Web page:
A lot of Indian law firms are run like the personal fiefdom of a senior or founding partner. The senior partners are a law unto themselves and are neither accountable internally nor externally. Such systems can breed unique pressures and cultures, quite separately from associate satisfaction with their salaries.
A research paper published in late September by Jayanth Krishnan, who is a professor of law at the Indiana University’s Maurer School of Law and studies the Indian legal profession closely, delved into the Indian corporate legal industry of more than 200 corporate transactional and litigation law firms, of which around half emerged after 2000, “peeling off”, as Krishnan describes it, from older firms.
For the study, titled Peel-Off Lawyers: Legal Professionals in India’s Corporate Law Firm Sector and available for download via SSRN.com, Krishnan interviewed 36 lawyers from 25 of India’s larger and mid-size “family and personality-driven” law firms, and interviewed and shadowed 25 lawyers who had started their own law firm by “peeling off” from one of the bigger ones.
The research paints a psychological picture of why lawyers leave. The study’s findings support today’s research published in Mint that salaries and bonuses at the established firms are “not uniformly distributed, but rather are discretionary”, being determined by a partner in charge at the end of the year. Krishnan says that this can breed resentment and perception of a glass ceiling for non-family-member lawyers, causing peel-offs to happen.
But a deeper problem that causes attrition more than salary, argues Krishnan, is one of work culture that flows from an autocratic and arbitrary top-down structure at firms and can result in workplace “mobbing”, which he describes as “an adult form of what is referred to in India as ‘ragging’”.
Krishnan’s anecdotes are unpleasant, but may not surprise many.
He recounts the example of one star associate who was promoted quickly up the ranks of a well-known, but smaller family firm. However, his open ambition to become an equity partner worked against him and, he felt, the other partners, who would only accept another family member in their midst, began working against him.
While the associate’s work product was good, the other partners overloaded him so that he’d work 18-hour days and his ability to complete all his work began to suffer, which they then criticized. So “mobbed with work”, the associate eventually peeled off and joined a start-up firm.
If associates don’t perform, according to Krishnan, they may face put-downs. One lawyer’s boss allegedly regularly asked associates, “How can you be so dumb?” Another would question the physical appearance of an associate; in other cases, associates were laughed at for their level of English, teased in front of others, and so on.
More subtly, one associate told Krishnan that in all his time at his firm, his boss had never said “may” or “please”, instead using phrases such as “get me this”, or “do that”.
This kind of behaviour coming from the top inevitably filters down. “As another upper-level lawyer mentioned, although he sometimes felt badly about it, he was very demanding on his juniors. Not only would he give them difficult projects, but he would be critical, and at times, yell at them,” writes Krishnan. “Senior associates at other firms acknowledged they behaved similarly, and they too conceded that they verbally accosted their younger colleagues. Too often the standard of behaviour would be to scream first and listen or ask questions later.”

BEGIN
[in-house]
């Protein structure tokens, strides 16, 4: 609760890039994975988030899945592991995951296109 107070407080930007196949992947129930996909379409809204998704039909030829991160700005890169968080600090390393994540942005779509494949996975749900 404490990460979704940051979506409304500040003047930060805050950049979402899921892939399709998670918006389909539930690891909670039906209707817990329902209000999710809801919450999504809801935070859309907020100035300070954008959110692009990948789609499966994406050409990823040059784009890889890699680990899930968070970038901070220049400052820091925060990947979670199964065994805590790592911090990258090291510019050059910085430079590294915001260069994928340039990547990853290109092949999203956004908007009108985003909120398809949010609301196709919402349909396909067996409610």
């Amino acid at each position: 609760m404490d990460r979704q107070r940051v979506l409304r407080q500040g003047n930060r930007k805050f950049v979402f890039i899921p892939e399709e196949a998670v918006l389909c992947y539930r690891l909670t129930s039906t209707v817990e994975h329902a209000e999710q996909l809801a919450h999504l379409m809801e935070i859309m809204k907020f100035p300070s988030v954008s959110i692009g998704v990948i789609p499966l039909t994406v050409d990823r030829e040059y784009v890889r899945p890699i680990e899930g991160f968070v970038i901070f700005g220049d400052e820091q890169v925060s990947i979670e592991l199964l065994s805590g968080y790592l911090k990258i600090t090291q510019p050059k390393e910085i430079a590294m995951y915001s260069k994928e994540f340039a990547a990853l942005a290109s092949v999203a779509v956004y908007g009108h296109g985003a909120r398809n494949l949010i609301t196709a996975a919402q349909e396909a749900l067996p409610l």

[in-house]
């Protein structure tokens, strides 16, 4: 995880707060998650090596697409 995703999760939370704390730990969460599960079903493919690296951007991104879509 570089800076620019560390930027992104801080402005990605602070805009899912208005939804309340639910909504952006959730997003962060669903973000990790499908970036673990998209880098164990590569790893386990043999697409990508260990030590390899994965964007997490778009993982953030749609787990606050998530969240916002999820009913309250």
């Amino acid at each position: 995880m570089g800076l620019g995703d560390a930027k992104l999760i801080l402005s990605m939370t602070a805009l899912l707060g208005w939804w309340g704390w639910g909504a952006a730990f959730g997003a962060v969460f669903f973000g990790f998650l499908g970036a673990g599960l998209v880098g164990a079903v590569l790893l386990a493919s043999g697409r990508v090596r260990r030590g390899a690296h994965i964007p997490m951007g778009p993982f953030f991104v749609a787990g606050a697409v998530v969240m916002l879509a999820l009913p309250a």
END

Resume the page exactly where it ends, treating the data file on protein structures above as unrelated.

The inexperienced junior lawyers would then be at the receiving end of abuse rather than the only thing that would have allowed them to advance: Mentorship.
Krishnan writes about two young peel off-lawyers, who, laden with unfamiliar work, had no one to go to for help. They couldn’t “get an audience” with their senior, who was never in the office, while colleagues at their own level were similarly clueless.
The work product received by the client suffered and the supervisor would blame the junior lawyers, who suspected that “it represented a deliberate tactic where the junior lawyers believed they were being set up to fail”.
“In the eyes of these associates, they were being placed in a sink-or-swim environment. They knew they were cheap to hire and expendable. Those few who ‘got it’—because they knew how to politic, learned quickly on their feet, or for some other reason—remained, and those who struggled left, which is exactly what happened to these two lawyers.”
On the flipside, not assigning any work can be a way of mobbing associates, can often result in them feeling shunned and resentful towards their colleagues, believing that they are being shunned because of internal politics and not being part of the “in-group” rather than their lack of legal acumen.
Such a work culture is not unique to law firms or even to Indian workplaces—I remember a trainee at the law firm I used to work in London whom a partner reduced to tears after days of limited sleep, and persistent and vocal criticism.
However, if Krishnan’s findings are to be believed, the “mobbing culture” in the Indian legal profession has different consequences, ultimately resulting in making the market more competitive with wave after wave of young start-ups forming in frustration.
Kian Ganz is a lawyer-turned-journalist based in Mumbai, from where he publishes Legallyindia.com